2. Visit a property

Great, you found a home you like! Now schedule a visit.

On every home's listing page, you'll see the option to "Visit Property." This will allow you to request an appointment time. You will only be able to visit the property if your preapproval is above a level set by the seller, which is usually slightly below the listing price.

For example, say a seller lists their home for $200,000. They can specify that they only want buyers preapproved for $180,000 or more to visit their home.

We'll verify the time with the homeowner and get back to you as soon as possible. If that time is unavailable with homewoner, we'll suggest another time to you for a visit.

The visit

All properties have a digital lockbox, where visitors enter a temporary code to get access to the door key. You will receive the code the day of your scheduled visit. For security reasons, we must have your ID before visiting any property.

Your visit to the home will occur in one of three ways:

  • With the owner present (but hopefully out of the way)
  • Unsupervised
  • Live video tour with YELLOW

The video tour with YELLOW is where visitors use the video function on their phone to connect with us as we take them on a guided tour of the home.

What to look for during your visit

One thing a real estate agent provides is someone who will answer questions about a home. Often times, though, they know little more than what is on the property info sheet.

YELLOW provides an info printout with all the details on the home, a way to contact the homeowner with questions, and resources on what to look for during your visit.

If you have any questions, you can send the homeowner a message directly from their YELLOW listing page.

Here’s what to look for on your visit:
  • Focus on layout and space – those are the most important.
  • Ignore the cosmetics. Sometimes it may be tough, but don’t pay attention to the decor, the paint colors, the personal items, the window treatments. They can easily be changed.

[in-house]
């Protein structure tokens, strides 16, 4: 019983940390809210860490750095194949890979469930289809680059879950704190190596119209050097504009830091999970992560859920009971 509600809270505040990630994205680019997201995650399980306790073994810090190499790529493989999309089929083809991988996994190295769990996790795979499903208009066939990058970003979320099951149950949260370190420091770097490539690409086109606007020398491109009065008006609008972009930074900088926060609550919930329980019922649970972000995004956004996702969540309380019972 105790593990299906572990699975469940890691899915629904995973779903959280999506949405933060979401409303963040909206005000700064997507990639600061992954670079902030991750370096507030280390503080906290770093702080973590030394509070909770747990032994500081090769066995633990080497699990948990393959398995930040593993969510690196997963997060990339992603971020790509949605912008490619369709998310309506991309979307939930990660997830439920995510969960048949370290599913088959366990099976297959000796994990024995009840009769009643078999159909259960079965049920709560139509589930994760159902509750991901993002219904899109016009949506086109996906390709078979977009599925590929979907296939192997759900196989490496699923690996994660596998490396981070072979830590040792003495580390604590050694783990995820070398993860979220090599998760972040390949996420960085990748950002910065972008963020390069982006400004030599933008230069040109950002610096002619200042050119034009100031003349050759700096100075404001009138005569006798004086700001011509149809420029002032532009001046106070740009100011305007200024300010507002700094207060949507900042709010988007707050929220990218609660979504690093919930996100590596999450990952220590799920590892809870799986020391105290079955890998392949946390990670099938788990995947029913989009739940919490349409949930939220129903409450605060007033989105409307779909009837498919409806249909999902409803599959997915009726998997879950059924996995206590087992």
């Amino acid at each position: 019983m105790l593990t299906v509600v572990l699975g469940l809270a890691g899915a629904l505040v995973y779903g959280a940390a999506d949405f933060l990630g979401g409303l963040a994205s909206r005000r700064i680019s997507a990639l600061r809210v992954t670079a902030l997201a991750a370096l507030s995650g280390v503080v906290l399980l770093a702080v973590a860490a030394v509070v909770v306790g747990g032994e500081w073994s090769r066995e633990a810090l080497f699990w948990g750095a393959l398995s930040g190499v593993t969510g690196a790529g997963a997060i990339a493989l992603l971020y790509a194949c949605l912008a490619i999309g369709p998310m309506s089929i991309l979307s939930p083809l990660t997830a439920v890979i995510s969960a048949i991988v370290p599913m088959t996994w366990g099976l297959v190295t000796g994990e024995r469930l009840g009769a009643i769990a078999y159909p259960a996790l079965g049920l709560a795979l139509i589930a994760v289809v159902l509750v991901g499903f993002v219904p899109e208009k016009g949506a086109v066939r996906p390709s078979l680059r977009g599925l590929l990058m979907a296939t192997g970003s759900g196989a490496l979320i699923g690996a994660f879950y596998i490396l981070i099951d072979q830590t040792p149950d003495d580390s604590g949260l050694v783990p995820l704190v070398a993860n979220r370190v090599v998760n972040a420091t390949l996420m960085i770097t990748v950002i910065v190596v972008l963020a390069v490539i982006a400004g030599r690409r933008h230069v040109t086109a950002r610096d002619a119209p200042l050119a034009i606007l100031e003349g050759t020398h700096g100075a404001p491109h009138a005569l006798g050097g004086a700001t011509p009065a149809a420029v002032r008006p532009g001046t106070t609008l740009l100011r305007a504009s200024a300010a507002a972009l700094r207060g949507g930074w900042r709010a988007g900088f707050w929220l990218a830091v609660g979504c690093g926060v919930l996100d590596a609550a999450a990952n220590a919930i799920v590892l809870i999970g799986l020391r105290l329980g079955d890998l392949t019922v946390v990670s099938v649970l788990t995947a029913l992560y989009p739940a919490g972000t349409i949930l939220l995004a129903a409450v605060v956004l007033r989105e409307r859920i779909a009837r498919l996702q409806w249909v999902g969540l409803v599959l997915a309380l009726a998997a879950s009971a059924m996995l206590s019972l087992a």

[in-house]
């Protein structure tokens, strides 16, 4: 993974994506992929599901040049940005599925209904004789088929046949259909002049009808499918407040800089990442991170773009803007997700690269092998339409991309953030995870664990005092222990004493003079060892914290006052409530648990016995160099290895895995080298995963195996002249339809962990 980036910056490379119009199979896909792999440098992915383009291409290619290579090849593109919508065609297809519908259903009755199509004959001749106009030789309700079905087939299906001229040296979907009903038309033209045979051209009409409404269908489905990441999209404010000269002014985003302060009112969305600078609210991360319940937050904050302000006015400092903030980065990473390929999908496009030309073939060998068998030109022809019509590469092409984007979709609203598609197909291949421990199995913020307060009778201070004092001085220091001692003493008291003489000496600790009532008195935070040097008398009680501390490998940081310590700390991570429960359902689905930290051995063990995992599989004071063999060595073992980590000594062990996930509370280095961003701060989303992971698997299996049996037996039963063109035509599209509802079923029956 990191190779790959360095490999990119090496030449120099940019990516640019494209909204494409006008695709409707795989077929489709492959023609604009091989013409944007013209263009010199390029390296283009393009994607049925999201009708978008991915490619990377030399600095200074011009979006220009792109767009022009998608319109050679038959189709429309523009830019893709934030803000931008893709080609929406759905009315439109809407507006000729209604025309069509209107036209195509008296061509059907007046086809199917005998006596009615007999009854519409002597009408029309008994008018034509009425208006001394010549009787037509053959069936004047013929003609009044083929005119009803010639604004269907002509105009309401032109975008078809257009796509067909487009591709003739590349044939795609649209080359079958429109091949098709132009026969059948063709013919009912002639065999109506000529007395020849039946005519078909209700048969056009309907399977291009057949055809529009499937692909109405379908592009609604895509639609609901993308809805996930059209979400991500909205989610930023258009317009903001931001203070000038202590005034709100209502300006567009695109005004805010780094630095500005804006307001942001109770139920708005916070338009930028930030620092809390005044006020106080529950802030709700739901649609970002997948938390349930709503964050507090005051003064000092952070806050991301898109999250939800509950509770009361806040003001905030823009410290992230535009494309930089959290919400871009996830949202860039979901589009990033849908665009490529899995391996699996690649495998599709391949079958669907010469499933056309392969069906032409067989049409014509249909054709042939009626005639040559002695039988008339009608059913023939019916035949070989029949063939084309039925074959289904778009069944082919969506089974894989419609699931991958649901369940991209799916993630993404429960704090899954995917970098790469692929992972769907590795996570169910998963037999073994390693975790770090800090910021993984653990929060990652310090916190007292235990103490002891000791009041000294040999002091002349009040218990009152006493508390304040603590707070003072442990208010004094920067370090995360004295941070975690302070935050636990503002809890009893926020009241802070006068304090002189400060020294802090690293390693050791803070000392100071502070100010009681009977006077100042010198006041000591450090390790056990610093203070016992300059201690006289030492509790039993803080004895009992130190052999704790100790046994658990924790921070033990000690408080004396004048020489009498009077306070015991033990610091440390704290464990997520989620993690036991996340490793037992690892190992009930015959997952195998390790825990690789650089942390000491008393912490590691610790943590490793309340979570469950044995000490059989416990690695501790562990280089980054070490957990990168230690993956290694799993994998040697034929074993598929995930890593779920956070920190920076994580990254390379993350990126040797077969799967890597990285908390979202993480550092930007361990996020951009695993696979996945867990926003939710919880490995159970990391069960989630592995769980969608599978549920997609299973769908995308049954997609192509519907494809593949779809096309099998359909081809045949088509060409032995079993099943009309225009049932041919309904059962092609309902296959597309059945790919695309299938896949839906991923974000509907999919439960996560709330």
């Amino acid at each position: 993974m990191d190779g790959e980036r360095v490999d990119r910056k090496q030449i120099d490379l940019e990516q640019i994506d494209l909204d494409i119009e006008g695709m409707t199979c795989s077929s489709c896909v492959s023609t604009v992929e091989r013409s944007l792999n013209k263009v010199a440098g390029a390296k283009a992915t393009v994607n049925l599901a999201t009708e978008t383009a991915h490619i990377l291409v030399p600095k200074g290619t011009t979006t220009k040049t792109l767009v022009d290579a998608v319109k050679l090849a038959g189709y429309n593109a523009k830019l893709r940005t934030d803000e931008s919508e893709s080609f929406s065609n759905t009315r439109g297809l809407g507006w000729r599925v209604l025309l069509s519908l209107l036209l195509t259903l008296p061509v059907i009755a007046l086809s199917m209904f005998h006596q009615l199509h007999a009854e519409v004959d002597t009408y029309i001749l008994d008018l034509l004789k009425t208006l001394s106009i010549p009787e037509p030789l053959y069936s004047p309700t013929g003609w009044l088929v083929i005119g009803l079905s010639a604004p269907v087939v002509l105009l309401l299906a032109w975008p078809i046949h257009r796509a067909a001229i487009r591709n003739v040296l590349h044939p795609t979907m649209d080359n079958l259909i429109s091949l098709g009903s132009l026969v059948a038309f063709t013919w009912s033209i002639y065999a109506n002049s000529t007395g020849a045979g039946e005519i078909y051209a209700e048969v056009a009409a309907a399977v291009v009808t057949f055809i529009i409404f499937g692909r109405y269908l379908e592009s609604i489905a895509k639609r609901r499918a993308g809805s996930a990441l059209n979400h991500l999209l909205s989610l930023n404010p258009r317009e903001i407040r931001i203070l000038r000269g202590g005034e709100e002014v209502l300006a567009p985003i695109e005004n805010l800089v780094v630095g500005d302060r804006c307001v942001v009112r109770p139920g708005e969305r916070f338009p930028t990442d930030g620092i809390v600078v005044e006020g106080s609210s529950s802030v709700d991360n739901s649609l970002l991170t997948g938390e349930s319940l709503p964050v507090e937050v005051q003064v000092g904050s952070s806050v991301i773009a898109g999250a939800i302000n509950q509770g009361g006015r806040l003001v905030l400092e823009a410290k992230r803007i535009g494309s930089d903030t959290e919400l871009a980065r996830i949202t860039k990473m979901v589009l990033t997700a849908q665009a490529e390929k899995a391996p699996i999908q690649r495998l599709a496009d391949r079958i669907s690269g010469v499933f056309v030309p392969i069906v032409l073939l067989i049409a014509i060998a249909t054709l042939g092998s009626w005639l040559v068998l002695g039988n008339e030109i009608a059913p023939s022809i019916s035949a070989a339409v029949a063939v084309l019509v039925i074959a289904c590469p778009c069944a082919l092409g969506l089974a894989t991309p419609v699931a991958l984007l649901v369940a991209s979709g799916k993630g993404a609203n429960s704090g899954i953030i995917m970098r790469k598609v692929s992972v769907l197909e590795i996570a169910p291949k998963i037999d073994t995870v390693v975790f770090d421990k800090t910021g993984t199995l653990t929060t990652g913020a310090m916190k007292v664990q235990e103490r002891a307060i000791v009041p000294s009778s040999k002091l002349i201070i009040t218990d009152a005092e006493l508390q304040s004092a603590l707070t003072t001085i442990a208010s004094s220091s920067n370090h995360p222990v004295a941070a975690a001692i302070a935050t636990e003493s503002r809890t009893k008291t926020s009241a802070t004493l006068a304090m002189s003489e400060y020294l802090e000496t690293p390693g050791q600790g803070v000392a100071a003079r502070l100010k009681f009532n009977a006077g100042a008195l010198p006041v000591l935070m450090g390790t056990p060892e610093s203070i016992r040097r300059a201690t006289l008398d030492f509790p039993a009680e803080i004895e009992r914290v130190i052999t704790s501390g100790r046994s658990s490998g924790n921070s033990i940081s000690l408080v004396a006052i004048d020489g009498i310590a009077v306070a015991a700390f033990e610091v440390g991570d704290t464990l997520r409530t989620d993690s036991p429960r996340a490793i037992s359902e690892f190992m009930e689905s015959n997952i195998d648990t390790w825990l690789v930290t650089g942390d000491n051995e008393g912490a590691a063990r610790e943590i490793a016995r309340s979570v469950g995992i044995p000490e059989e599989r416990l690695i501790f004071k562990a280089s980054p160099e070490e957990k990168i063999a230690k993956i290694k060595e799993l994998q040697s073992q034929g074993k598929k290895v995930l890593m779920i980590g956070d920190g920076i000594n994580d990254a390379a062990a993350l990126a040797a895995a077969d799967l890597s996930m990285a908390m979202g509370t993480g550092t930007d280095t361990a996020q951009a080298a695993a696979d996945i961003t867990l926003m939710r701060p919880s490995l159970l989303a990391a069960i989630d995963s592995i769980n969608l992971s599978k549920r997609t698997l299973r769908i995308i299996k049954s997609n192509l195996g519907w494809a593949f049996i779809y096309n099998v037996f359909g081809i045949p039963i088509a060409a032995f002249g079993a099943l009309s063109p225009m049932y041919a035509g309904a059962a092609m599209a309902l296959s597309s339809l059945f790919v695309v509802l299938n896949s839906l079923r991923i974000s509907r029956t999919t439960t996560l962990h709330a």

• Test the plumbing by running the shower to see how strong the water pressure is and how long it takes to get hot water.
  • Try the electrical system by turning switches on and off.
  • Check for water spots on the ceiling.
  • Open and close the windows and doors to see if they work properly.
  • See how solid the doors are by giving them a knock. Solid doors usually deserve a premium.
  • Check the condition of the AC unit

It’s also important to evaluate the neighborhood and make a note of things such as:
  • Are the other homes on the block well maintained?
  • How much traffic does the street get?
  • Is there enough street parking for your family and visitors?
  • Is it conveniently located, near schools, shopping centers, restaurants, parks, etc?

Here’s some resources on what to look for when you visit a home:

A worksheet if you’d like to make notes during your visit:

For condos:

Does it have a homeowners association?


While touring the home, did you see work you’d like done? Get an idea of the cost by using online resources.

Home Advisor can give you a ballpark idea of the cost:

You can find a contractor using online resources, too. We wouldn't take the ratings too seriously since they aren't transparent and can be skewed.

Tip: Consider taking a contractor with you to visit the house.

Follow Up

After the initial visit to the property, don’t be in a rush to do anything (unless your housing market is really hot). If you are able to, take a day to think it over and even return in a few days for another visit.

In the meantime, drive through the neighborhood or area during the weekends and evenings. Is it busy? Is it noisy? Does it seem clean and safe? Are the children playing in the streets or being noisy? Checking out the neighborhood when most residents are home can help you determine whether the area is a good fit.

Taking a follow-up visit:

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